From Part I
The First Stage
Now I saw in my dream, that just as they had ended this talk, they drew
nigh to a very miry slough that was in the midst of the plain: and they
being heedless, did both fall suddenly into the bog. The name of the slough
was Despond. Here, therefore, they wallowed for a time, being grievously
bedaubed with the dirt; and Christian, because of the burden that was on his
back, began to sink in the mire.
PLIABLE: Then said Pliable, Ah, neighbor Christian, where are you
CHRISTIAN: Truly, said Christian, I do not know.
PLIABLE: At this Pliable began to be offended, and angrily said to
his fellow, Is this the happiness you have told me all this while of? If we
have such ill speed at our first setting out, what may we expect between
this and our journey’s end? May I get out again with my life, you shall
possess the brave country alone for me. And with that he gave a desperate
struggle or two, and got out of the mire on that side of the slough which
was next to his own house: so away he went, and Christian saw him no more.
Wherefore Christian was left to tumble in the Slough of
Despond alone; but still he endeavored to struggle to that side of the
slough that was farthest from his own house, and next to the wicket-gate;
the which he did, but could not get out because of the burden that was upon
his back: but I beheld in my dream, that a man came to him, whose name was
Help, and asked him what he did there.
CHRISTIAN: Sir, said Christian, I was bid to go this way by a man
called Evangelist, who directed me also to yonder gate, that I might escape
the wrath to come. And as I was going thither, I fell in here.
But why did not you look for the steps?
CHRISTIAN: Fear followed me so hard that I fled the next way, and
Then, said he, Give me thine hand: so he gave him his hand, and he drew him
Psalm 40:2, and he set him upon sound ground, and bid him go on his way.
Then I stepped to him that plucked him out, and said, “Sir,
wherefore, since over this place is the way from the city of Destruction to
yonder gate, is it, that this plat is not mended, that poor travellers might
go thither with more security?” And he said unto me, “This miry slough is
such a place as cannot be mended: it is the descent whither the scum and
filth that attends conviction for sin doth continually run, and therefore it
is called the Slough of Despond; for still, as the sinner is awakened about
his lost condition, there arise in his soul many fears and doubts, and
discouraging apprehensions, which all of them get together, and settle in
this place: and this is the reason of the badness of this ground.
“It is not the pleasure of the King that this place should
remain so bad.
Isa. 35:3,4. His laborers also have, by the direction of his Majesty’s
surveyors, been for above this sixteen hundred years employed about this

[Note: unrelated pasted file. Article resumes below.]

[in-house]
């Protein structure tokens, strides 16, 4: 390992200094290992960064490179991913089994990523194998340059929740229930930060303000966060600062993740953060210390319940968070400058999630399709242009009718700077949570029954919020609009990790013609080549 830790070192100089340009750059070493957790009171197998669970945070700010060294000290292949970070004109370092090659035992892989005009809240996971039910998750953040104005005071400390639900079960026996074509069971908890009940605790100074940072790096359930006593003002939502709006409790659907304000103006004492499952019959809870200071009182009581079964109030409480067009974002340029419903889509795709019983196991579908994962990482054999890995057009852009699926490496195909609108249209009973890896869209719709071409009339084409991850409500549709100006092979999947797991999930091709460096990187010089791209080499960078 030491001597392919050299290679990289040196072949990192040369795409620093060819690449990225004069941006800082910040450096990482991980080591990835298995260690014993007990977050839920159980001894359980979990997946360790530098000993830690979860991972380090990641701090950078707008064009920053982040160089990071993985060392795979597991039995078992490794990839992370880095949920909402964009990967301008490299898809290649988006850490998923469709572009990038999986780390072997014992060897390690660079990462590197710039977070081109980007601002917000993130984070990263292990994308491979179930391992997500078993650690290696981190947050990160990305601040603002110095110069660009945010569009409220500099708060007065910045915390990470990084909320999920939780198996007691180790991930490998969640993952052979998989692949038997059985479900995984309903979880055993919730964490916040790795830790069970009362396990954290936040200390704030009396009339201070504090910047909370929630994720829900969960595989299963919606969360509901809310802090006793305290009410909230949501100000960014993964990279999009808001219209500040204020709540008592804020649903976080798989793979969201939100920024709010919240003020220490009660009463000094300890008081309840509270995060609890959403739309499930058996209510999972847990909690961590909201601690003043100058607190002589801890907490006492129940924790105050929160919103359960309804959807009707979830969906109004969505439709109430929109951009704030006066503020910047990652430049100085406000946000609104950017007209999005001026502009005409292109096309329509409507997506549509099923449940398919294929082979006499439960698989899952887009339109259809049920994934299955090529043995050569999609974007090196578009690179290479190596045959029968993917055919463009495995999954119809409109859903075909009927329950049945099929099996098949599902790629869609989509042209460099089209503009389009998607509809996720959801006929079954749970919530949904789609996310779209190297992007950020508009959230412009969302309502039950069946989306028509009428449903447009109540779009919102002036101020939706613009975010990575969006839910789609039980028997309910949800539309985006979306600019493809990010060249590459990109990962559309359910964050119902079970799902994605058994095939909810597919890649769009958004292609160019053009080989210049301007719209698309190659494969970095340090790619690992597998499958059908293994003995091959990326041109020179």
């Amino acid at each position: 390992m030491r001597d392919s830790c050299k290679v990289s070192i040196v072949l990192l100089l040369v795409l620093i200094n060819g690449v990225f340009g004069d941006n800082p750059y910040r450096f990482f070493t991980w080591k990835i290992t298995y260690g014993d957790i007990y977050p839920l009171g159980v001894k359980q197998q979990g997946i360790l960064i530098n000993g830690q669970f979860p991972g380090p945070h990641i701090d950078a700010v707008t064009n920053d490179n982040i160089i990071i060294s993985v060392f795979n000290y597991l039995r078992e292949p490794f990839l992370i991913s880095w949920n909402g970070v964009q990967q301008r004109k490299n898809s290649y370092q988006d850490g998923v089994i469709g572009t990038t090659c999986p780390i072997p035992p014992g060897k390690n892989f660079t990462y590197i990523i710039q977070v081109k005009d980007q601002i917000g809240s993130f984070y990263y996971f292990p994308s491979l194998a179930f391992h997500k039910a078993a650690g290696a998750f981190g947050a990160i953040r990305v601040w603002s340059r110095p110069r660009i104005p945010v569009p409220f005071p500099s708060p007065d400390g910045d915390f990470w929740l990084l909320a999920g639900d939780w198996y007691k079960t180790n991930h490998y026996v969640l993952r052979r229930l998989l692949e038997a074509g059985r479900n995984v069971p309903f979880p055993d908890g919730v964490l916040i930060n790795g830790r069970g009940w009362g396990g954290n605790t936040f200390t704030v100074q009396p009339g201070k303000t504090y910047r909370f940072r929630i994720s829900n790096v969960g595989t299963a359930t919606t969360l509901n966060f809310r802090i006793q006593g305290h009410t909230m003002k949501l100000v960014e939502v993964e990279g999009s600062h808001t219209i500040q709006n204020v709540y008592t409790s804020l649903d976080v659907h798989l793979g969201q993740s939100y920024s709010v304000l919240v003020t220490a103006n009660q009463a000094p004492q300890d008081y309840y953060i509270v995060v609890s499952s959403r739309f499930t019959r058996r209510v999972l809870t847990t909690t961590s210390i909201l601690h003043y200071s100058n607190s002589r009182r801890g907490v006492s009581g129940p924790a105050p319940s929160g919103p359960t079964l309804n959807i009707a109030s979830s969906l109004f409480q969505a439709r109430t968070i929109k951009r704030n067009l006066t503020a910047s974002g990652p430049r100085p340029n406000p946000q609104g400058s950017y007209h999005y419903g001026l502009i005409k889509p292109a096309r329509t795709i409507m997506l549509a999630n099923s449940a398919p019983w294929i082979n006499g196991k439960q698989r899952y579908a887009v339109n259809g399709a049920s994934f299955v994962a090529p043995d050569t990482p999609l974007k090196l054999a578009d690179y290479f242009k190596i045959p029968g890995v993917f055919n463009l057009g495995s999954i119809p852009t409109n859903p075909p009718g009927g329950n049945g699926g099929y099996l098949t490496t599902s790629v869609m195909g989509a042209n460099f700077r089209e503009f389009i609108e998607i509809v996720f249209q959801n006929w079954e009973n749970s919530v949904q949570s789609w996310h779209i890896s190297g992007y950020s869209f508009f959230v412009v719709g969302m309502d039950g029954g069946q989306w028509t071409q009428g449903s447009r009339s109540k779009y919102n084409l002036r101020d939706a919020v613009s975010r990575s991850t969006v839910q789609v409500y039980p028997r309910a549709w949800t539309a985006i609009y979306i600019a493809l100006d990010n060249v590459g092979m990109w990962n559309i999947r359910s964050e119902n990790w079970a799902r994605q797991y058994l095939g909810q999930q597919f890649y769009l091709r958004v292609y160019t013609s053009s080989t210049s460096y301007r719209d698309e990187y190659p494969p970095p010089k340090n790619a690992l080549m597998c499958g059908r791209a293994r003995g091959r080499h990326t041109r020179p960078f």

patch of ground, if perhaps it might have been mended: yea, and to my
knowledge,” said he, “there have been swallowed up at least twenty thousand
cart loads, yea, millions of wholesome instructions, that have at all
seasons been brought from all places of the King’s dominions, (and they that
can tell, say, they are the best materials to make good ground of the
place,) if so be it might have been mended; but it is the Slough of Despond
still, and so will be when they have done what they can.
“True, there are, by the direction of the Lawgiver, certain
good and substantial steps, placed even through the very midst of this
slough; but at such time as this place doth much spew out its filth, as it
doth against change of weather, these steps are hardly seen; or if they be,
men, through the dizziness of their heads, step beside, and then they are
bemired to purpose, notwithstanding the steps be there: but the ground is
good when they are once got in at the gate.”
1 Sam. 12:23.
Now I saw in my dream, that by this time Pliable was got
home to his house. So his neighbors came to visit him; and some of them
called him wise man for coming back, and some called him fool for hazarding
himself with Christian: others again did mock at his cowardliness, saying,
“Surely, since you began to venture, I would not have been so base as to
have given out for a few difficulties:” so Pliable sat sneaking among them.
But at last he got more confidence, and then they all turned their tales,
and began to deride poor Christian behind his back. And thus much concerning
Now there was, not far from the
place where they lay, a castle, called Doubting Castle, the owner whereof
was Giant Despair, and it was in his grounds they now were sleeping:
wherefore he, getting up in the morning early, and walking up and down in
his fields, caught Christian and Hopeful asleep in his grounds. Then with a
grim and surly voice, he bid them awake, and asked them whence they were,
and what they did in his grounds. They told him they were pilgrims, and that
they had lost their way. Then said the giant, You have this night trespassed
on me by trampling in and lying on my grounds, and therefore you must go
along with me. So they were forced to go, because he was stronger than they.
They also had but little to say, for they knew themselves in a fault. The
giant, therefore, drove them before him, and put them into his castle, into
a very dark dungeon, nasty and stinking to the spirits of these two men.
Here, then, they lay from Wednesday morning till Saturday night, without one
bit of bread, or drop of drink, or light, or any to ask how they did; they
were, therefore, here in evil case, and were far from friends and